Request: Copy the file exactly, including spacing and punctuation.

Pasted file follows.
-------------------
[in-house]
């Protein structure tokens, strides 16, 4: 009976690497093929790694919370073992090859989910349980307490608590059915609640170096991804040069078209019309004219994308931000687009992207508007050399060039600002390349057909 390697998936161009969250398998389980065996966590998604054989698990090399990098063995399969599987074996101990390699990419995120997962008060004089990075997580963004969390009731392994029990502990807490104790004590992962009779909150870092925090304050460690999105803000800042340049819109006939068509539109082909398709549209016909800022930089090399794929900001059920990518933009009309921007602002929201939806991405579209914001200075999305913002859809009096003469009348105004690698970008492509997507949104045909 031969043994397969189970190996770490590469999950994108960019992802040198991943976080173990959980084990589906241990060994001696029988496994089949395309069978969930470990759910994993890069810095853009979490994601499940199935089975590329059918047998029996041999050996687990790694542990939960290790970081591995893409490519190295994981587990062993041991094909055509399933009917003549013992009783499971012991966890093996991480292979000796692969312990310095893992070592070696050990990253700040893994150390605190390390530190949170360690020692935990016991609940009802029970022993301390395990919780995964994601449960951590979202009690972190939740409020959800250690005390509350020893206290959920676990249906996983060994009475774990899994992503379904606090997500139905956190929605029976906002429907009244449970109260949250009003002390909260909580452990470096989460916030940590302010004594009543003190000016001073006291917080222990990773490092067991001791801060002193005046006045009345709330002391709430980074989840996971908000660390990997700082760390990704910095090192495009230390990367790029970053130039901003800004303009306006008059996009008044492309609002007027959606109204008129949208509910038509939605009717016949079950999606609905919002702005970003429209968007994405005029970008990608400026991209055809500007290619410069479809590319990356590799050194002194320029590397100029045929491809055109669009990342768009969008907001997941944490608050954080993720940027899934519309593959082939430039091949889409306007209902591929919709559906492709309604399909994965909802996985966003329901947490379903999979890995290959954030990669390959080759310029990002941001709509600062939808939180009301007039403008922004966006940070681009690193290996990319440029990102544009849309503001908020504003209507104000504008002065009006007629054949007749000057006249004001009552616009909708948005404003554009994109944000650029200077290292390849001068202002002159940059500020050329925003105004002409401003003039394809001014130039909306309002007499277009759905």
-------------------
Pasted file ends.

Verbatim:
[in-house]
């Protein structure tokens, strides 16, 4: 009976690497093929790694919370073992090859989910349980307490608590059915609640170096991804040069078209019309004219994308931000687009992207508007050399060039600002390349057909 390697998936161009969250398998389980065996966590998604054989698990090399990098063995399969599987074996101990390699990419995120997962008060004089990075997580963004969390009731392994029990502990807490104790004590992962009779909150870092925090304050460690999105803000800042340049819109006939068509539109082909398709549209016909800022930089090399794929900001059920990518933009009309921007602002929201939806991405579209914001200075999305913002859809009096003469009348105004690698970008492509997507949104045909 031969043994397969189970190996770490590469999950994108960019992802040198991943976080173990959980084990589906241990060994001696029988496994089949395309069978969930470990759910994993890069810095853009979490994601499940199935089975590329059918047998029996041999050996687990790694542990939960290790970081591995893409490519190295994981587990062993041991094909055509399933009917003549013992009783499971012991966890093996991480292979000796692969312990310095893992070592070696050990990253700040893994150390605190390390530190949170360690020692935990016991609940009802029970022993301390395990919780995964994601449960951590979202009690972190939740409020959800250690005390509350020893206290959920676990249906996983060994009475774990899994992503379904606090997500139905956190929605029976906002429907009244449970109260949250009003002390909260909580452990470096989460916030940590302010004594009543003190000016001073006291917080222990990773490092067991001791801060002193005046006045009345709330002391709430980074989840996971908000660390990997700082760390990704910095090192495009230390990367790029970053130039901003800004303009306006008059996009008044492309609002007027959606109204008129949208509910038509939605009717016949079950999606609905919002702005970003429209968007994405005029970008990608400026991209055809500007290619410069479809590319990356590799050194002194320029590397100029045929491809055109669009990342768009969008907001997941944490608050954080993720940027899934519309593959082939430039091949889409306007209902591929919709559906492709309604399909994965909802996985966003329901947490379903999979890995290959954030990669390959080759310029990002941001709509600062939808939180009301007039403008922004966006940070681009690193290996990319440029990102544009849309503001908020504003209507104000504008002065009006007629054949007749000057006249004001009552616009909708948005404003554009994109944000650029200077290292390849001068202002002159940059500020050329925003105004002409401003003039394809001014130039909306309002007499277009759905």